Schuyler Bailar, the first openly transgender NCAA athlete who swam on the men’s team at Harvard University during the 2018-19 season, dismissed the argument that transgender female athletes have an advantage over biological females when it comes to sports.
Bailar hosted former University of Pennsylvania swimmer Lia Thomas on his “Dear Schuyler” podcast on Monday and in his closing monologue argued that the talk about biological differences in sports when it comes to men is celebrated but when it comes to women and transgender women it is policed and legislated. Bailar used Michael Phelps and Caster Semenya as his examples.
“And I know, most people will just go straight for the ‘biological advantage’ argument, saying that some alleged biological advantage makes it unfair for trans women to compete with other women. But let’s consider a few points. Biological diversity exists everywhere in sport, in every demographic of people and every demographic of women. That’s kinda what sports are based on. I mean if every body was exactly the same, there would be no competition,” Bailar said. “Sports depends on the fact that bodies are different and they perform differently. When those differences exist in the men’s category, most people don’t care. In fact, they praise those differences.
“Let’s look at Michael Phelps – winningest Olympian of all time. You probably know who he is. He’s super tall. He’s got this really long torso and he’s got a really wide wingspan – all specifically advantages in swimming. He also produces half the levels of lactic acid than the average athlete. Not the average person, the average athlete. And all of these things give him a massive biological advantage. But his biological differences are celebrated. When they look at him, they say, ‘wow, what an amazing biological anomaly.’ Does he have biological advantages? Absolutely. But do people say that is grounds for disqualification? ‘Oh, Michael Phelps is too tall’ or ‘wingspan is too long’ or ‘his lactic acid is too low, therefore we should disqualify him.’ No, people don’t do that. They let him have his body as it is.”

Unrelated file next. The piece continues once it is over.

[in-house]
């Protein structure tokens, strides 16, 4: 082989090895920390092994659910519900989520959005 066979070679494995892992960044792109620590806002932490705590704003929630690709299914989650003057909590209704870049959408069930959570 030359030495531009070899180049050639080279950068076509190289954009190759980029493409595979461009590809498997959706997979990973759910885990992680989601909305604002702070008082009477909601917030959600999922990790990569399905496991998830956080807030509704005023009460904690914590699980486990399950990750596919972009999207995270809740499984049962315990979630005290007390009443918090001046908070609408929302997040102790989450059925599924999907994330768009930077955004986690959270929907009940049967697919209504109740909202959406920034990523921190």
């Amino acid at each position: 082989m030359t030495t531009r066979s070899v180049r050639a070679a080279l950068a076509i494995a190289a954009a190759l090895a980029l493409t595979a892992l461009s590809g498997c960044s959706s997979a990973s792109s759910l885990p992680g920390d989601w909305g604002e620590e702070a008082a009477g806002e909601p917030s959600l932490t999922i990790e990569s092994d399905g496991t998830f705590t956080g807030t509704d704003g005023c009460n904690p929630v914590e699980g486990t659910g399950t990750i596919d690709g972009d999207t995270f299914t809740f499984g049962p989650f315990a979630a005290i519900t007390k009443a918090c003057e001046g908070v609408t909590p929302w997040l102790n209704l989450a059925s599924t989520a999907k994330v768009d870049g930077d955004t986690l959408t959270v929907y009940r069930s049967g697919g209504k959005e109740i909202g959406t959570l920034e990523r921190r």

World Athletics in March decided to bar athletes who have transitioned from male to female and have gone through male puberty. The organization also listed rules for athletes with differences in sex development, which include Semenya. The Olympic champion runner will have to undergo hormone-suppressing therapy for six months before being eligible to compete again.
“On the flip side, let’s look at the women’s category. Maybe Caster Semenya – as Black, queer, cisgender, so not transgender woman, who is also intersex,” Bailar said. “She is an Olympic champion. But when she won people accused her of being too masculine and they demanded that her body was examined. When they found she was intersex, they instated rules that made it so that she had to change her testosterone in order to compete. The most recent rules demand that she undergoes six months of hormone suppression before she’s allowed to compete internationally.
“Michael Phelps is allowed to keep his body as it is and in fact he’s celebrated for all of his biological advantages. But Caster Semenya and other women like her are excluded. This extends to transgender women, too. When a trans woman is different, immediately it’s called unfair. But the reality is there are so many women who might be ‘too tall’ or ‘too strong’ or ‘too fast’ and so this debate is actually not about fairness. The attempt to exclude transgender women means you actually have to know which ones are trans and that endeavor requires that you police the entire women’s category, which means you police all women. The legal forces of policing women’s bodies in sport will destroy the women’s category. Not the inclusion of transgender women.”
While a similar point was made when comparing Phelps and Semenya in a 2019 op-ed, one of Phelps’ team physicians spoke to The Scientific American in 2008 about the so-called advantages Phelps had in the pool compared to other swimmers.
“When someone does something statistically impressive, like winning eight gold medals like Phelps, we try to come up with some far-fetched reason for it, like he or she has to have some bizarre physiological adaptation or freaky anatomy. But most things that you measure in human beings fall within predictable ranges,” Weiner said.
He said height does not exactly gain an advantage in the pool and noted, at the time, Japan’s Kosuke Kitajima won the 100- and 200-meter breaststroke at 5-feet-8 while Matt Grevers was 6-feet-8 with arms “proportional to a guy who is 7-feet tall” but didn’t do as well as Phelps.
Weiner, instead attributed Phelps’ success to “locomotive genius.”
“This is when swimmers have that sense of moving the water around them and how much water they are displacing. By analogy, think of someone who is stroking a backhand in tennis who just seems to know better (then other tennis players) where the ball will go,” he said. “Mark Spitz was claimed to have anatomical advantages. (Spitz) and I swam the same events, though he did them a whole lot quicker. But it was not like he had six fingers. Almost everyone who has success (in sports) is said to have some unusual property, though I have not seen this borne out.”